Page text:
Lease Assignment Issues in Small Business Acquisitions

When negotiating the acquisition of a small business, one of the most important issues to address during the due diligence process is confirming whether the current business owner owns or leases its business office or retail location. When the business operates from a leased location, the potential buyer and seller necessarily must negotiate with the third-party landlord to secure either an assignment of the existing lease or negotiate a new lease. Below will summarize a few key points regarding leasing issues in the context of a small business acquisition.

What is a commercial lease assignment?

A commercial lease assignment is an agreement or transaction that transfers an existing leasehold interest from a current tenant to a new tenant (i.e., a new lease is not negotiated, the buyer simply steps into the shoes of the seller and takes over the seller’s rights and obligations as tenant under the existing lease). The lease assignment process is a critical (sometimes contentious) part of the overall acquisition.

Does a Seller’s leasehold interest have value?

Absolutely. Ever consider what is included in the sale of an ongoing business? A business consists of a bundle of tangible and intangible assets (and liabilities), including customer goodwill, leasehold improvements, fixtures, signage, inventory, equipment, customer contracts, among many others. From a potential buyer’s perspective, the physical location of a business or, more specifically, the commercial lease associated with that location, is an important asset of the business. The terms and conditions of a commercial lease can have a significant impact on the overall value of the business.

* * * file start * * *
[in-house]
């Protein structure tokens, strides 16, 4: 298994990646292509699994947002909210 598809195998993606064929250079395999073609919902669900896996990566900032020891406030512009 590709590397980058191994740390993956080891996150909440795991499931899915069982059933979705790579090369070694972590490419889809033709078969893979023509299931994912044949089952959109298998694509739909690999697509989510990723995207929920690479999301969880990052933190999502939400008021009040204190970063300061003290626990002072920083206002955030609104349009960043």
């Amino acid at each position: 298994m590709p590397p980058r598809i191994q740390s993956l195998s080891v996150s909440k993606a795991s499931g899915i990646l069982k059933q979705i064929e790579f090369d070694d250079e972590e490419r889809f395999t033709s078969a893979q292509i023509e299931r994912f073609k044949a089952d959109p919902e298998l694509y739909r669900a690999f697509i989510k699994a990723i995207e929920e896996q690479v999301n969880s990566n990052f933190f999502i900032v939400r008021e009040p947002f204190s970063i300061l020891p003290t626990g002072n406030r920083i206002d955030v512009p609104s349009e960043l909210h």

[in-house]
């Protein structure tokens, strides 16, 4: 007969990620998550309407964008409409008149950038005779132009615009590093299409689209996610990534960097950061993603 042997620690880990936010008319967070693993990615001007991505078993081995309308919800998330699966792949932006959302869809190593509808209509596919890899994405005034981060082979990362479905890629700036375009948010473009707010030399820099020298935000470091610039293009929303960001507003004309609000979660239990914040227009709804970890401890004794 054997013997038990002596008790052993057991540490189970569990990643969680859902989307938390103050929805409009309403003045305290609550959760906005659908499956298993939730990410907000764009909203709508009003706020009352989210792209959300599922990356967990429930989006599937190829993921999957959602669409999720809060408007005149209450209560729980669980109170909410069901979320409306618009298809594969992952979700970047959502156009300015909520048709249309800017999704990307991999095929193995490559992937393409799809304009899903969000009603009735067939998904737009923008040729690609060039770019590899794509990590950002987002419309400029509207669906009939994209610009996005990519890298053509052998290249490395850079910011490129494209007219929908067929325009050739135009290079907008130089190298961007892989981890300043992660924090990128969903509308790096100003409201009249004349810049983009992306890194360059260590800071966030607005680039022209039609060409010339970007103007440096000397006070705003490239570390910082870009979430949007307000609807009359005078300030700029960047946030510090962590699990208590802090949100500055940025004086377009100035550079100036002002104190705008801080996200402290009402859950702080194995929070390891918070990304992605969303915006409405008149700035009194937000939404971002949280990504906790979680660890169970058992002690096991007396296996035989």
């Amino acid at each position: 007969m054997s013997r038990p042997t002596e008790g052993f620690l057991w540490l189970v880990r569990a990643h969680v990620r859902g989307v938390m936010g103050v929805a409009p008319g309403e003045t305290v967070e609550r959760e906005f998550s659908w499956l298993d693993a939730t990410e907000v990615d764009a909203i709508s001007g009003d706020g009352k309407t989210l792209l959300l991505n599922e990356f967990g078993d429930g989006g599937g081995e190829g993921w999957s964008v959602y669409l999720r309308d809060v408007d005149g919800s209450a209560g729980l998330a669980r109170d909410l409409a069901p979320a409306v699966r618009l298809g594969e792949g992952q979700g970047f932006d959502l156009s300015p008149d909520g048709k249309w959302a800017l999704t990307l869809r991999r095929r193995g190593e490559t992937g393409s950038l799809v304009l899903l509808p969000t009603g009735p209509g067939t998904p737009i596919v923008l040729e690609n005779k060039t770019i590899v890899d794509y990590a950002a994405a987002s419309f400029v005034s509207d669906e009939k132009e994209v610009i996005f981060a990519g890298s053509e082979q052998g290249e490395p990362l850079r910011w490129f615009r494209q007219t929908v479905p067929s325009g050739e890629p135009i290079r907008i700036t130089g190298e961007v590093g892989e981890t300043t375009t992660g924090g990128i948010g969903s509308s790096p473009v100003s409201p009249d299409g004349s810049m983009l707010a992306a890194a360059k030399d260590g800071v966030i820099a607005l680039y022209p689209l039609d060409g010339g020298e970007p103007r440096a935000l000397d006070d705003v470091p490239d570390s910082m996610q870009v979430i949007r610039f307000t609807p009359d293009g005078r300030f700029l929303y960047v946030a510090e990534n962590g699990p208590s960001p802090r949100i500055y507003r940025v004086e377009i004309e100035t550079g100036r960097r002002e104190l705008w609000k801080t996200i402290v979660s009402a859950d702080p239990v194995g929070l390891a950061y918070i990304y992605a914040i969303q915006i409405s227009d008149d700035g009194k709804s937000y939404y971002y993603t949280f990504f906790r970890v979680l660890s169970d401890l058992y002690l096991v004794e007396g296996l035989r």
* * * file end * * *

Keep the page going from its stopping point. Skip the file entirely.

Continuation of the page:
Have you reviewed the lease?

The assignment clause is an important part of a commercial lease, and these clauses come in a variety of shapes and sizes. There may be conditions to an assignment such as notice requirements, personal guaranty requirements, increased deposits imposed on the seller (assignor) and/or the buyer (assignee). A business owner hoping to sell her business needs to plan ahead and fully understand the contractual terms and conditions of a lease assignment. Otherwise, a potentially lucrative transaction could get derailed due to landlord delays or interference with the lease assignment process.

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